Mr. Noel Brett, Chief Executive of the RSA had this advice for motorists: “We have seen a marked deterioration in the number of vehicles which fail their NCT or Commercial Vehicle Roadworthiness (CVR) test because of defective lights. In 2012 over 550,000 cars were found to have defective lights at NCT. That’s over 1 in 5 of the national vehicle fleet. It is extremely important to have correctly working lights on your vehicle and I would urge every road-user to make sure all of your lights are in proper working order before you start your journey. Think about it - how can you be safe if you can’t be seen? Before you start your journey, take a couple of minutes to turn on your lights and check them - this simple check could be the difference in you coming home safely tonight. When driving with a defective headlight the driver will have an unlit portion of the road ahead and may not see a pedestrian or cyclist.
“I would also like to remind motorists to only use their front and rear fog lights in dense fog and to switch off in clear weather. Similarly, front and rear fog lamps should only be used in dense fog or falling snow. Never use front or rear fog lights in normal driving conditions as they tend to dazzle other road users.”
In relation to the recent upsurge in road deaths Assistant Commissioner Phillips appealed to all road users to take extra care on the roads:- “We need to immediately reverse the recent significant increase in road deaths. We are appealing to road users to get the basics right and take responsibility. In particular, slow down and appreciate how long it will take to stop in an emergency situation - it’s more than you might think. Please also wear your seatbelt at all times, and ensure all your passengers always do the same. From 2012 we know of 16 deaths where a seatbelt was not worn by a driver or passenger. This should not happen in this day and age. We are also appealing to pedestrians to ensure that you wear high visibility clothing when out walking, especially at night, as again we are aware of dark clothing being a contributory factor in some collisions involving pedestrians. Please give yourself every chance of being seen.”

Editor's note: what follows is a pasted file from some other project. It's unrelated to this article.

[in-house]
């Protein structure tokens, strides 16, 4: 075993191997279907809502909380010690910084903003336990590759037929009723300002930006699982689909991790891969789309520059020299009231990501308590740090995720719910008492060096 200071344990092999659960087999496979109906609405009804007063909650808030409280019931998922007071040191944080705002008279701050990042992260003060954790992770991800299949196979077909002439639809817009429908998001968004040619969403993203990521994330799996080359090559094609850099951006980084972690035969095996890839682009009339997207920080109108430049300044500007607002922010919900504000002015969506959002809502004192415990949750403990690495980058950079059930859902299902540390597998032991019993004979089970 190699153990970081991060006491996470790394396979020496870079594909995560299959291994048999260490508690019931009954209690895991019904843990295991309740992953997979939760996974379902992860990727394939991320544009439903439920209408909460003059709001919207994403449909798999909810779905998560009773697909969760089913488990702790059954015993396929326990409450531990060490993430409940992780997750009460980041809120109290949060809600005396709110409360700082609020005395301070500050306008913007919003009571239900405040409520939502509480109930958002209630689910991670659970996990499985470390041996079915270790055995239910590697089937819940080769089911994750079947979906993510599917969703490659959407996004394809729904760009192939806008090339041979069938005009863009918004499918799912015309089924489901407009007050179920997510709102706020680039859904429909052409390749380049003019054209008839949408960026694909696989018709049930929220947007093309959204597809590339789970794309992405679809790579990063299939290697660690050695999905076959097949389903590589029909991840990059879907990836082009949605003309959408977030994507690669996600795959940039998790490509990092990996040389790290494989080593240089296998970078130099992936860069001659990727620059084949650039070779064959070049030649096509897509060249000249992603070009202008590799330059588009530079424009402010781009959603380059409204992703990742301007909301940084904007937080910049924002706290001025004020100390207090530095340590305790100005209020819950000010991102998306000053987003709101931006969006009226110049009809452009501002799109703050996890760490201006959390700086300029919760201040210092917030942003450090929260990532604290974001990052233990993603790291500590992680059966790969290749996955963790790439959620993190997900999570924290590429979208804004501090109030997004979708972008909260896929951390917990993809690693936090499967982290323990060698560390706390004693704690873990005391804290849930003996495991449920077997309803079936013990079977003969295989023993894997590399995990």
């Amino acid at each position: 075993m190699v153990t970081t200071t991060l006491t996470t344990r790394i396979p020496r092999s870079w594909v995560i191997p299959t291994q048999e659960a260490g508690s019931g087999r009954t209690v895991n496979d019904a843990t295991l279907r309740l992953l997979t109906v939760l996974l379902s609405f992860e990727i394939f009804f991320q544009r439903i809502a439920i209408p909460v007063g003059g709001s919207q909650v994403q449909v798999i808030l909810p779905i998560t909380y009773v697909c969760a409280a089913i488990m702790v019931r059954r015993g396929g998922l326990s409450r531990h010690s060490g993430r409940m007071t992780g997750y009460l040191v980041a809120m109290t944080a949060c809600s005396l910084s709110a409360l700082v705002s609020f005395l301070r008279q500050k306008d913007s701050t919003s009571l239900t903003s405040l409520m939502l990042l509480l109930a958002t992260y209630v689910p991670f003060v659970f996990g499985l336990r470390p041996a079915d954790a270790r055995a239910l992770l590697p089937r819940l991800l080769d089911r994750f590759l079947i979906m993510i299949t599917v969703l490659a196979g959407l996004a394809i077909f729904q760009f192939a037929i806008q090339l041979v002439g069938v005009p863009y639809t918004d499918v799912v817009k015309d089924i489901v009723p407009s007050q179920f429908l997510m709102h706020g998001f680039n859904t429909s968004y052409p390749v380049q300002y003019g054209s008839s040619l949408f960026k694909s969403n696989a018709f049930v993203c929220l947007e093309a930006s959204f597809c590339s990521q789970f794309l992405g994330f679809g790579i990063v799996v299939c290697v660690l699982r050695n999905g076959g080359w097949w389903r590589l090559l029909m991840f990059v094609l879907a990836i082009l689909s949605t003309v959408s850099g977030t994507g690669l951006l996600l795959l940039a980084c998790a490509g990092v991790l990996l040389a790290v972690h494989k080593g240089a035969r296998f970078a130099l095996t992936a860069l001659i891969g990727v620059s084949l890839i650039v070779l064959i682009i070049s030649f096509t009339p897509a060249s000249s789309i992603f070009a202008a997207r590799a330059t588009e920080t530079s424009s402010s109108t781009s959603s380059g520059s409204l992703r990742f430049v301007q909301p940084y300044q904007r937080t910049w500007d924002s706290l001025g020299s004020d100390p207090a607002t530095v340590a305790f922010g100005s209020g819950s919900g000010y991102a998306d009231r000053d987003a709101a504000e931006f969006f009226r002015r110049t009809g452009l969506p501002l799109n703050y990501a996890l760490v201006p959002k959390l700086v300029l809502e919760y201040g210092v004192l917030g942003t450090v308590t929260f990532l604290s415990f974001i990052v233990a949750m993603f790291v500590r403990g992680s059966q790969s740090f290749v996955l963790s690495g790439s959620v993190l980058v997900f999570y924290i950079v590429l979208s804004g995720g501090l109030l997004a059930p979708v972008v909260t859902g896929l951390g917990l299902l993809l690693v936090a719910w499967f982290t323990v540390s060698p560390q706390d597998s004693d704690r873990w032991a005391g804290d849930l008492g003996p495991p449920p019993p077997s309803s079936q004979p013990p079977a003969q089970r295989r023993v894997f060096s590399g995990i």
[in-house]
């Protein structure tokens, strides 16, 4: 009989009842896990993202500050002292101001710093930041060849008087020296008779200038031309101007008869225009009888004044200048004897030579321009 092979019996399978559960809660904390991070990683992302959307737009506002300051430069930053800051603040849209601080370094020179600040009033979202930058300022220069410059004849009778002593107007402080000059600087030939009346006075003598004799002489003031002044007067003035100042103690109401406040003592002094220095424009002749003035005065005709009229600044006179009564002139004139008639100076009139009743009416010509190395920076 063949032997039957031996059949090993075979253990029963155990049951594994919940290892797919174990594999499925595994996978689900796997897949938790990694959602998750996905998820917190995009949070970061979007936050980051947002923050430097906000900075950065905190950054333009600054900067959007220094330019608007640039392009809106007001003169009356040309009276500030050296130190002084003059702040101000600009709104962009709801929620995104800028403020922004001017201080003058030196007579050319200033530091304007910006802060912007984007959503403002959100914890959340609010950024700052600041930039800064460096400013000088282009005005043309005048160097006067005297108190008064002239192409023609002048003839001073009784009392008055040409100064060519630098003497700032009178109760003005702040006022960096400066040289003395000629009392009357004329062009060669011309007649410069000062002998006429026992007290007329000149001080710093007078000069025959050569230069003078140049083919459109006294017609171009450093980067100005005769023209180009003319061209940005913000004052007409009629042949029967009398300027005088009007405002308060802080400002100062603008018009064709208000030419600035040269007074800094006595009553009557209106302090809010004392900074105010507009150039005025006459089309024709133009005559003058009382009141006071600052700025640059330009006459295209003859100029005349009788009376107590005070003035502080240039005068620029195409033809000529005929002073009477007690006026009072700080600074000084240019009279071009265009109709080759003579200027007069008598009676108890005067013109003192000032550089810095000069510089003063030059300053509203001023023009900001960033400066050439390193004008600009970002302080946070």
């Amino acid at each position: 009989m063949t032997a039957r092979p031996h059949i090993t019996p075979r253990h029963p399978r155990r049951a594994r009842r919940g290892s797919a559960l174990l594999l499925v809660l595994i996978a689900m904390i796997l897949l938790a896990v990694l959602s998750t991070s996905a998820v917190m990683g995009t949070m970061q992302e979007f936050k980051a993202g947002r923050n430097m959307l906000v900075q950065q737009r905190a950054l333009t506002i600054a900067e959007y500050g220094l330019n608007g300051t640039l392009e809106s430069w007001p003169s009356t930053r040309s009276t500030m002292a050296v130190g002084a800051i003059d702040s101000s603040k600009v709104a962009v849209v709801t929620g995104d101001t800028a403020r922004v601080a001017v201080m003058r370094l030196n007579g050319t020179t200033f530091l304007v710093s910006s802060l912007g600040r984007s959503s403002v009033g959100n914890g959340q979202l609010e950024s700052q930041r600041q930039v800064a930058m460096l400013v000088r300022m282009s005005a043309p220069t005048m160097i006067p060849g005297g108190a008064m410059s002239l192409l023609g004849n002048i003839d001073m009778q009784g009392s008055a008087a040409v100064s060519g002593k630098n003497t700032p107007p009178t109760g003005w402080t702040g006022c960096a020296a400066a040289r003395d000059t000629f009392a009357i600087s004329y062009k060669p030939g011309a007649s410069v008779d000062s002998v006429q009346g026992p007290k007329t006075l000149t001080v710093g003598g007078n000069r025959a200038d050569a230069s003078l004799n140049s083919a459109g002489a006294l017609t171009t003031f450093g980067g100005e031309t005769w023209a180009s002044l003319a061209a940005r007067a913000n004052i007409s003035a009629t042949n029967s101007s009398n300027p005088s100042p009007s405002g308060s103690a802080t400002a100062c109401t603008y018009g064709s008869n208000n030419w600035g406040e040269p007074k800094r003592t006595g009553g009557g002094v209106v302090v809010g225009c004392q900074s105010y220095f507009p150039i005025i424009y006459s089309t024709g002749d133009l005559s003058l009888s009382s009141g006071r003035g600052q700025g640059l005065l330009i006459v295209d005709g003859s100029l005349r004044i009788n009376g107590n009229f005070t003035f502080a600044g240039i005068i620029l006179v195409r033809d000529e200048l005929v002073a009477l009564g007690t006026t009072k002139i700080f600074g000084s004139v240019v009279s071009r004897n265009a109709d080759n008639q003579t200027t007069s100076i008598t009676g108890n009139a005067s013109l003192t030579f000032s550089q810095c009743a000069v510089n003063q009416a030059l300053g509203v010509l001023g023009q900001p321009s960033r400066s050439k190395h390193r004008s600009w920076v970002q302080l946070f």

Noel Brett, Chief Executive of the RSA added the following: “It has not been a good start to 2013 for road safety. 30 lives tragically cut short, 19 drivers, 2 passengers, 6 pedestrians, 2 motorcyclists and 1 cyclist. All avoidable deaths and a reason for each life needlessly lost. I’m asking every road user to set their own personal target to return to the life-saving behaviour they have shown over the last number of years. I’ve said before that the greatest risk we now face daily, when using the roads, is complacency. Using the roads is still the most dangerous thing we do every day irrespective of age. We need to remember this, whether driving, cycling or walking.”
* As of 18th February 2013, 30 people have been killed on Irish roads, 12 more than this date last year.
Of the 30 killed, 19 alone have been drivers (63%) and 6 have been pedestrians (20%)
There have been 8 fatalities in the past 7 days.
Fatalities to date - 18th February, 2013:
Pedal Cyclist 1.